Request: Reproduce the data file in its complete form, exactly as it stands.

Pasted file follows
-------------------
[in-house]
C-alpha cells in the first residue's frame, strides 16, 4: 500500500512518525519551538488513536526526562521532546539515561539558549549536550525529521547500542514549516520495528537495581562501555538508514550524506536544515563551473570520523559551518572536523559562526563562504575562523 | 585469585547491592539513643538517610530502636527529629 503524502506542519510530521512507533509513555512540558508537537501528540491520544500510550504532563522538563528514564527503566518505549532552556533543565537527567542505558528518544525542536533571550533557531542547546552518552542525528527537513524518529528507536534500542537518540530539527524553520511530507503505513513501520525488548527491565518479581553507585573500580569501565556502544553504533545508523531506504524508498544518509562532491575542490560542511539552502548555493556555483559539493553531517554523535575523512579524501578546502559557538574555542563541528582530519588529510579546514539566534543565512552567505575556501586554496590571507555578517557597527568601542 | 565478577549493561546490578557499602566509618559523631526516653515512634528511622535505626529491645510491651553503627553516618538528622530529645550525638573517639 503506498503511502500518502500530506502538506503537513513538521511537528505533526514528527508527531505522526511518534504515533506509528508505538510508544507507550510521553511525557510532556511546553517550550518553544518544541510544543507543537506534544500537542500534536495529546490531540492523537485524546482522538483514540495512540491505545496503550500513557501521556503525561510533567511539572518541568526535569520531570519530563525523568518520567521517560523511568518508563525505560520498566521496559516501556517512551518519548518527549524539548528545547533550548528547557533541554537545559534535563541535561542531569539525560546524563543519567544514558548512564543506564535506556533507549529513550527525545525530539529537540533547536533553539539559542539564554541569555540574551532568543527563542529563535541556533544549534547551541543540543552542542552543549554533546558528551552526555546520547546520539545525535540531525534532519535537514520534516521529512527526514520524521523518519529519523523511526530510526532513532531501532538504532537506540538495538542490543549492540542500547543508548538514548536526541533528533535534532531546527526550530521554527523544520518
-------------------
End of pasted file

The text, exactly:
[in-house]
C-alpha cells in the first residue's frame, strides 16, 4: 500500500512518525519551538488513536526526562521532546539515561539558549549536550525529521547500542514549516520495528537495581562501555538508514550524506536544515563551473570520523559551518572536523559562526563562504575562523 | 585469585547491592539513643538517610530502636527529629 503524502506542519510530521512507533509513555512540558508537537501528540491520544500510550504532563522538563528514564527503566518505549532552556533543565537527567542505558528518544525542536533571550533557531542547546552518552542525528527537513524518529528507536534500542537518540530539527524553520511530507503505513513501520525488548527491565518479581553507585573500580569501565556502544553504533545508523531506504524508498544518509562532491575542490560542511539552502548555493556555483559539493553531517554523535575523512579524501578546502559557538574555542563541528582530519588529510579546514539566534543565512552567505575556501586554496590571507555578517557597527568601542 | 565478577549493561546490578557499602566509618559523631526516653515512634528511622535505626529491645510491651553503627553516618538528622530529645550525638573517639 503506498503511502500518502500530506502538506503537513513538521511537528505533526514528527508527531505522526511518534504515533506509528508505538510508544507507550510521553511525557510532556511546553517550550518553544518544541510544543507543537506534544500537542500534536495529546490531540492523537485524546482522538483514540495512540491505545496503550500513557501521556503525561510533567511539572518541568526535569520531570519530563525523568518520567521517560523511568518508563525505560520498566521496559516501556517512551518519548518527549524539548528545547533550548528547557533541554537545559534535563541535561542531569539525560546524563543519567544514558548512564543506564535506556533507549529513550527525545525530539529537540533547536533553539539559542539564554541569555540574551532568543527563542529563535541556533544549534547551541543540543552542542552543549554533546558528551552526555546520547546520539545525535540531525534532519535537514520534516521529512527526514520524521523518519529519523523511526530510526532513532531501532538504532537506540538495538542490543549492540542500547543508548538514548536526541533528533535534532531546527526550530521554527523544520518